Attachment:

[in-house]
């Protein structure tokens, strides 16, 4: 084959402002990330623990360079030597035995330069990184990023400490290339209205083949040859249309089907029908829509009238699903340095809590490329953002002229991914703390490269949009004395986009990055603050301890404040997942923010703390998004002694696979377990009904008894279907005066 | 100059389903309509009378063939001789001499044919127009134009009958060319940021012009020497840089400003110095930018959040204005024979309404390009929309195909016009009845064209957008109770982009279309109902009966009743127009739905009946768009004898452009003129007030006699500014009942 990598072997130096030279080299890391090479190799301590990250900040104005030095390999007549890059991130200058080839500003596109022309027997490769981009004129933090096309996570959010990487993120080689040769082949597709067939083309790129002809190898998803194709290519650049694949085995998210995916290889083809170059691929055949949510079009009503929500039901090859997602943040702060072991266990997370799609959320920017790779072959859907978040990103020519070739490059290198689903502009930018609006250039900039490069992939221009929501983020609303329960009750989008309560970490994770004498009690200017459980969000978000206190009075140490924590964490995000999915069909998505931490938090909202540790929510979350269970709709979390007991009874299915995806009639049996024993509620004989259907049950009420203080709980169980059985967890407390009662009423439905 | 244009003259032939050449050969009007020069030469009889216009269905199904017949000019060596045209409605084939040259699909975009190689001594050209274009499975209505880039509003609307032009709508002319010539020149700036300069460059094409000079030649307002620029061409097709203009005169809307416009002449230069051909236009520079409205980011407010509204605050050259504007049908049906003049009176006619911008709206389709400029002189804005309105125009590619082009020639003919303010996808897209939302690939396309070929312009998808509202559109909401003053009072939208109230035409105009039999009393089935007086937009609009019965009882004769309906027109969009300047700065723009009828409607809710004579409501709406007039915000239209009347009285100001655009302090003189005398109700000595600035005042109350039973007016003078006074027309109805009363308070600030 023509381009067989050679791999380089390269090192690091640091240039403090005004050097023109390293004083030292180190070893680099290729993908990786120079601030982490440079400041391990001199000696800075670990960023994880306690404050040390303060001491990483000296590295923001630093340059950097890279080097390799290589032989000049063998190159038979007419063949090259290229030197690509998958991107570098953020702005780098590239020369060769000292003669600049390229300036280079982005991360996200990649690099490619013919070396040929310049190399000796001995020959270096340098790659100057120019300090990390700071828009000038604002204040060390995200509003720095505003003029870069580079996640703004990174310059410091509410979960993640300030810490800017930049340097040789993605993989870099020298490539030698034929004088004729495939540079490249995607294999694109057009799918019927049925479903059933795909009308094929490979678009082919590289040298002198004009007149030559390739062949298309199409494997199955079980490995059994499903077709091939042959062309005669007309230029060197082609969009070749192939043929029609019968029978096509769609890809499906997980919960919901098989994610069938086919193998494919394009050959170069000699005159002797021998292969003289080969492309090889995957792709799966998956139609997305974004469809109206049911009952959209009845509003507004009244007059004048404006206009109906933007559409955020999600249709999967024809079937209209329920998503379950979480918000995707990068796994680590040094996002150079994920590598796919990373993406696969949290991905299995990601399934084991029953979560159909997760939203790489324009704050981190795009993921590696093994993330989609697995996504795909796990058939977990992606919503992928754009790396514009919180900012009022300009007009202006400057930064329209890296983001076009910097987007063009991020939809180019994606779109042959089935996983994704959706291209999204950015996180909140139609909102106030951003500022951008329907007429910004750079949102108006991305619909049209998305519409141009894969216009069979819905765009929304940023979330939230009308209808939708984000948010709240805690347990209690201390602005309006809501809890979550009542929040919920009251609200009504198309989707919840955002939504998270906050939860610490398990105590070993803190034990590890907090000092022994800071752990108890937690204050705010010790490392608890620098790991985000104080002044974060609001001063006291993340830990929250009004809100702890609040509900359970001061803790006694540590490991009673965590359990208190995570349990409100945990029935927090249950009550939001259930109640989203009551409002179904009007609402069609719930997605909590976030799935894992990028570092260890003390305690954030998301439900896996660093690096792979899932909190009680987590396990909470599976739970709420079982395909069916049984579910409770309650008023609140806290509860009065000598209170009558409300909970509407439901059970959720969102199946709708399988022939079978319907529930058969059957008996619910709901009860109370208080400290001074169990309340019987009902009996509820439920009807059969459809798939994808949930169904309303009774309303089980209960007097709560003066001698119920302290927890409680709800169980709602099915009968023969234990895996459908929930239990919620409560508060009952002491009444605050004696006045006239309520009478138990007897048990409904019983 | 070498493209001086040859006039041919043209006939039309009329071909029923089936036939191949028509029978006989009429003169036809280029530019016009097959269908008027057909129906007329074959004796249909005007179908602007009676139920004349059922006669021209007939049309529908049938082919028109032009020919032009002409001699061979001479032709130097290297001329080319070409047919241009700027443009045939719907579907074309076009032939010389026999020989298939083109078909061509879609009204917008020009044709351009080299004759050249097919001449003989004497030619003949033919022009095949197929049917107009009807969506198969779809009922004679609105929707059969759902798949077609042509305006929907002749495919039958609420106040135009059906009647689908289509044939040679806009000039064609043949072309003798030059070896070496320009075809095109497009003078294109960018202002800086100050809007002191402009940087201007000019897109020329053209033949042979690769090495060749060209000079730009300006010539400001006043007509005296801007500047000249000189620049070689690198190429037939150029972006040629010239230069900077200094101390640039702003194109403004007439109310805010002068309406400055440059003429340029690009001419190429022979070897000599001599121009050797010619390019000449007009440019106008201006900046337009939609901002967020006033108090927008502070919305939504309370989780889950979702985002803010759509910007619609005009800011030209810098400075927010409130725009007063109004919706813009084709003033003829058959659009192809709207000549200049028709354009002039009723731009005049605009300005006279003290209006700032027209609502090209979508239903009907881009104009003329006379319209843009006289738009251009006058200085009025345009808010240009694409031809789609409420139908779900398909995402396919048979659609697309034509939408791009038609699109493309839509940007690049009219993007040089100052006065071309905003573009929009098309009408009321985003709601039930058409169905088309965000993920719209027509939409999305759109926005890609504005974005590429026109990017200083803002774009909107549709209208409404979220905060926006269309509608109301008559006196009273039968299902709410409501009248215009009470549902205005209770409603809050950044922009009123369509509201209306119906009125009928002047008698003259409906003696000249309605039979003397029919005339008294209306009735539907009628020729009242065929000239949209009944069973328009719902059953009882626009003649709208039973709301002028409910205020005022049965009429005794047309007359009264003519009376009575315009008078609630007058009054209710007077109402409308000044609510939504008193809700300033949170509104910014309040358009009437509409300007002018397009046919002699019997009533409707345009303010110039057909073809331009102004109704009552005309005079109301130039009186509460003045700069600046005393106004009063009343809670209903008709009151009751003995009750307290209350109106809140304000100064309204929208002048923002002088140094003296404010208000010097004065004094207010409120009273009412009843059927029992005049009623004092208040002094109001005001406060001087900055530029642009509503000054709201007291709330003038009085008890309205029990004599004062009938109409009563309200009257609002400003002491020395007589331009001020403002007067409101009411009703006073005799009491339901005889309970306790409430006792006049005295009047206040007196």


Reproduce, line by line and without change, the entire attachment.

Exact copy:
[in-house]
């Protein structure tokens, strides 16, 4: 084959402002990330623990360079030597035995330069990184990023400490290339209205083949040859249309089907029908829509009238699903340095809590490329953002002229991914703390490269949009004395986009990055603050301890404040997942923010703390998004002694696979377990009904008894279907005066 | 100059389903309509009378063939001789001499044919127009134009009958060319940021012009020497840089400003110095930018959040204005024979309404390009929309195909016009009845064209957008109770982009279309109902009966009743127009739905009946768009004898452009003129007030006699500014009942 990598072997130096030279080299890391090479190799301590990250900040104005030095390999007549890059991130200058080839500003596109022309027997490769981009004129933090096309996570959010990487993120080689040769082949597709067939083309790129002809190898998803194709290519650049694949085995998210995916290889083809170059691929055949949510079009009503929500039901090859997602943040702060072991266990997370799609959320920017790779072959859907978040990103020519070739490059290198689903502009930018609006250039900039490069992939221009929501983020609303329960009750989008309560970490994770004498009690200017459980969000978000206190009075140490924590964490995000999915069909998505931490938090909202540790929510979350269970709709979390007991009874299915995806009639049996024993509620004989259907049950009420203080709980169980059985967890407390009662009423439905 | 244009003259032939050449050969009007020069030469009889216009269905199904017949000019060596045209409605084939040259699909975009190689001594050209274009499975209505880039509003609307032009709508002319010539020149700036300069460059094409000079030649307002620029061409097709203009005169809307416009002449230069051909236009520079409205980011407010509204605050050259504007049908049906003049009176006619911008709206389709400029002189804005309105125009590619082009020639003919303010996808897209939302690939396309070929312009998808509202559109909401003053009072939208109230035409105009039999009393089935007086937009609009019965009882004769309906027109969009300047700065723009009828409607809710004579409501709406007039915000239209009347009285100001655009302090003189005398109700000595600035005042109350039973007016003078006074027309109805009363308070600030 023509381009067989050679791999380089390269090192690091640091240039403090005004050097023109390293004083030292180190070893680099290729993908990786120079601030982490440079400041391990001199000696800075670990960023994880306690404050040390303060001491990483000296590295923001630093340059950097890279080097390799290589032989000049063998190159038979007419063949090259290229030197690509998958991107570098953020702005780098590239020369060769000292003669600049390229300036280079982005991360996200990649690099490619013919070396040929310049190399000796001995020959270096340098790659100057120019300090990390700071828009000038604002204040060390995200509003720095505003003029870069580079996640703004990174310059410091509410979960993640300030810490800017930049340097040789993605993989870099020298490539030698034929004088004729495939540079490249995607294999694109057009799918019927049925479903059933795909009308094929490979678009082919590289040298002198004009007149030559390739062949298309199409494997199955079980490995059994499903077709091939042959062309005669007309230029060197082609969009070749192939043929029609019968029978096509769609890809499906997980919960919901098989994610069938086919193998494919394009050959170069000699005159002797021998292969003289080969492309090889995957792709799966998956139609997305974004469809109206049911009952959209009845509003507004009244007059004048404006206009109906933007559409955020999600249709999967024809079937209209329920998503379950979480918000995707990068796994680590040094996002150079994920590598796919990373993406696969949290991905299995990601399934084991029953979560159909997760939203790489324009704050981190795009993921590696093994993330989609697995996504795909796990058939977990992606919503992928754009790396514009919180900012009022300009007009202006400057930064329209890296983001076009910097987007063009991020939809180019994606779109042959089935996983994704959706291209999204950015996180909140139609909102106030951003500022951008329907007429910004750079949102108006991305619909049209998305519409141009894969216009069979819905765009929304940023979330939230009308209808939708984000948010709240805690347990209690201390602005309006809501809890979550009542929040919920009251609200009504198309989707919840955002939504998270906050939860610490398990105590070993803190034990590890907090000092022994800071752990108890937690204050705010010790490392608890620098790991985000104080002044974060609001001063006291993340830990929250009004809100702890609040509900359970001061803790006694540590490991009673965590359990208190995570349990409100945990029935927090249950009550939001259930109640989203009551409002179904009007609402069609719930997605909590976030799935894992990028570092260890003390305690954030998301439900896996660093690096792979899932909190009680987590396990909470599976739970709420079982395909069916049984579910409770309650008023609140806290509860009065000598209170009558409300909970509407439901059970959720969102199946709708399988022939079978319907529930058969059957008996619910709901009860109370208080400290001074169990309340019987009902009996509820439920009807059969459809798939994808949930169904309303009774309303089980209960007097709560003066001698119920302290927890409680709800169980709602099915009968023969234990895996459908929930239990919620409560508060009952002491009444605050004696006045006239309520009478138990007897048990409904019983 | 070498493209001086040859006039041919043209006939039309009329071909029923089936036939191949028509029978006989009429003169036809280029530019016009097959269908008027057909129906007329074959004796249909005007179908602007009676139920004349059922006669021209007939049309529908049938082919028109032009020919032009002409001699061979001479032709130097290297001329080319070409047919241009700027443009045939719907579907074309076009032939010389026999020989298939083109078909061509879609009204917008020009044709351009080299004759050249097919001449003989004497030619003949033919022009095949197929049917107009009807969506198969779809009922004679609105929707059969759902798949077609042509305006929907002749495919039958609420106040135009059906009647689908289509044939040679806009000039064609043949072309003798030059070896070496320009075809095109497009003078294109960018202002800086100050809007002191402009940087201007000019897109020329053209033949042979690769090495060749060209000079730009300006010539400001006043007509005296801007500047000249000189620049070689690198190429037939150029972006040629010239230069900077200094101390640039702003194109403004007439109310805010002068309406400055440059003429340029690009001419190429022979070897000599001599121009050797010619390019000449007009440019106008201006900046337009939609901002967020006033108090927008502070919305939504309370989780889950979702985002803010759509910007619609005009800011030209810098400075927010409130725009007063109004919706813009084709003033003829058959659009192809709207000549200049028709354009002039009723731009005049605009300005006279003290209006700032027209609502090209979508239903009907881009104009003329006379319209843009006289738009251009006058200085009025345009808010240009694409031809789609409420139908779900398909995402396919048979659609697309034509939408791009038609699109493309839509940007690049009219993007040089100052006065071309905003573009929009098309009408009321985003709601039930058409169905088309965000993920719209027509939409999305759109926005890609504005974005590429026109990017200083803002774009909107549709209208409404979220905060926006269309509608109301008559006196009273039968299902709410409501009248215009009470549902205005209770409603809050950044922009009123369509509201209306119906009125009928002047008698003259409906003696000249309605039979003397029919005339008294209306009735539907009628020729009242065929000239949209009944069973328009719902059953009882626009003649709208039973709301002028409910205020005022049965009429005794047309007359009264003519009376009575315009008078609630007058009054209710007077109402409308000044609510939504008193809700300033949170509104910014309040358009009437509409300007002018397009046919002699019997009533409707345009303010110039057909073809331009102004109704009552005309005079109301130039009186509460003045700069600046005393106004009063009343809670209903008709009151009751003995009750307290209350109106809140304000100064309204929208002048923002002088140094003296404010208000010097004065004094207010409120009273009412009843059927029992005049009623004092208040002094109001005001406060001087900055530029642009509503000054709201007291709330003038009085008890309205029990004599004062009938109409009563309200009257609002400003002491020395007589331009001020403002007067409101009411009703006073005799009491339901005889309970306790409430006792006049005295009047206040007196």